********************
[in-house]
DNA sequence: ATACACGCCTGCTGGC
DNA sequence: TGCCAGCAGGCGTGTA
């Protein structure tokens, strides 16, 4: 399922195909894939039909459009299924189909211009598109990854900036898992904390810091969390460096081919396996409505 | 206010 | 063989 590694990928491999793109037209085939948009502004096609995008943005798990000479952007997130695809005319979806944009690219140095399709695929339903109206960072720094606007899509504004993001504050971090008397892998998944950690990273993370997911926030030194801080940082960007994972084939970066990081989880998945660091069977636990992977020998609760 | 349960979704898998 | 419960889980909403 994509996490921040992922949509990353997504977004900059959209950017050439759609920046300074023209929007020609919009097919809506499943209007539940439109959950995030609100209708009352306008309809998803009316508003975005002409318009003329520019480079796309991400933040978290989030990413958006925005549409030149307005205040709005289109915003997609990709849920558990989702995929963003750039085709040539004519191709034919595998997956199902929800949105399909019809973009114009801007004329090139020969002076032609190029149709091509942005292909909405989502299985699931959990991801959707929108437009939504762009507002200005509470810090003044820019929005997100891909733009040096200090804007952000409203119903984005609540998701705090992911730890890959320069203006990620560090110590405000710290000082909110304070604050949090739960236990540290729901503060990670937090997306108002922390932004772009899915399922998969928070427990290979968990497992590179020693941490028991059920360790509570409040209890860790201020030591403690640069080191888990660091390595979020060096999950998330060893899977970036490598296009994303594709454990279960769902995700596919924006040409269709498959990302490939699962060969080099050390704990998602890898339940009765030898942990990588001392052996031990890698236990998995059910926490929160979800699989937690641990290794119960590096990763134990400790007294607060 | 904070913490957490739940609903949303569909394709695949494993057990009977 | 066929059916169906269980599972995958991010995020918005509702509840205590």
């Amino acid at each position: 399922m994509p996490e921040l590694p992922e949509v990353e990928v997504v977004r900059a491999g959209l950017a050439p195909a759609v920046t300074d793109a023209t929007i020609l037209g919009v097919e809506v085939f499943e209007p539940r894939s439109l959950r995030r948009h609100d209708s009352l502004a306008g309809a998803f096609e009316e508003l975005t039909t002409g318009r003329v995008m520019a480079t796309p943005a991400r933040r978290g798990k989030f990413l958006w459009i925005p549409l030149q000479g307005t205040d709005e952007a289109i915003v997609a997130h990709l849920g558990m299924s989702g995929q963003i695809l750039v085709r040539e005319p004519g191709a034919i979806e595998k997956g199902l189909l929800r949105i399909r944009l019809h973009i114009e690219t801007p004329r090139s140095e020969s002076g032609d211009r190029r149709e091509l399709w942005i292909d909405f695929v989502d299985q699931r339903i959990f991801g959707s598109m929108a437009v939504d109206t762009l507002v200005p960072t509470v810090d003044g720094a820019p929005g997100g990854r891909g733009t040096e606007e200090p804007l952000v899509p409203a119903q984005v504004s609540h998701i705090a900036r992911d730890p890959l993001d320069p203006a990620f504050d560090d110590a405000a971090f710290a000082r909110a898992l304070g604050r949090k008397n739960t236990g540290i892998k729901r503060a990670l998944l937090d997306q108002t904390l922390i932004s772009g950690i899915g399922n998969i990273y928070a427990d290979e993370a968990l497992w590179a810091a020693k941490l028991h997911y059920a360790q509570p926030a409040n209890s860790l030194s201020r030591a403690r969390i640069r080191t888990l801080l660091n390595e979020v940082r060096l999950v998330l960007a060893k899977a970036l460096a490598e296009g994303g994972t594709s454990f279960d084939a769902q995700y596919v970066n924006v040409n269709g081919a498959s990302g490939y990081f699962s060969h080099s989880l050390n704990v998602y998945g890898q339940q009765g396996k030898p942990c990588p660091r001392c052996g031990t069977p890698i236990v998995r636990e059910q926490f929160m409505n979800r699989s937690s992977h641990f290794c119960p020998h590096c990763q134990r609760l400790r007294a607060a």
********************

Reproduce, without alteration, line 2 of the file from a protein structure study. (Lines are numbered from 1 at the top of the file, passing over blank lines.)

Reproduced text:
DNA sequence: ATACACGCCTGCTGGC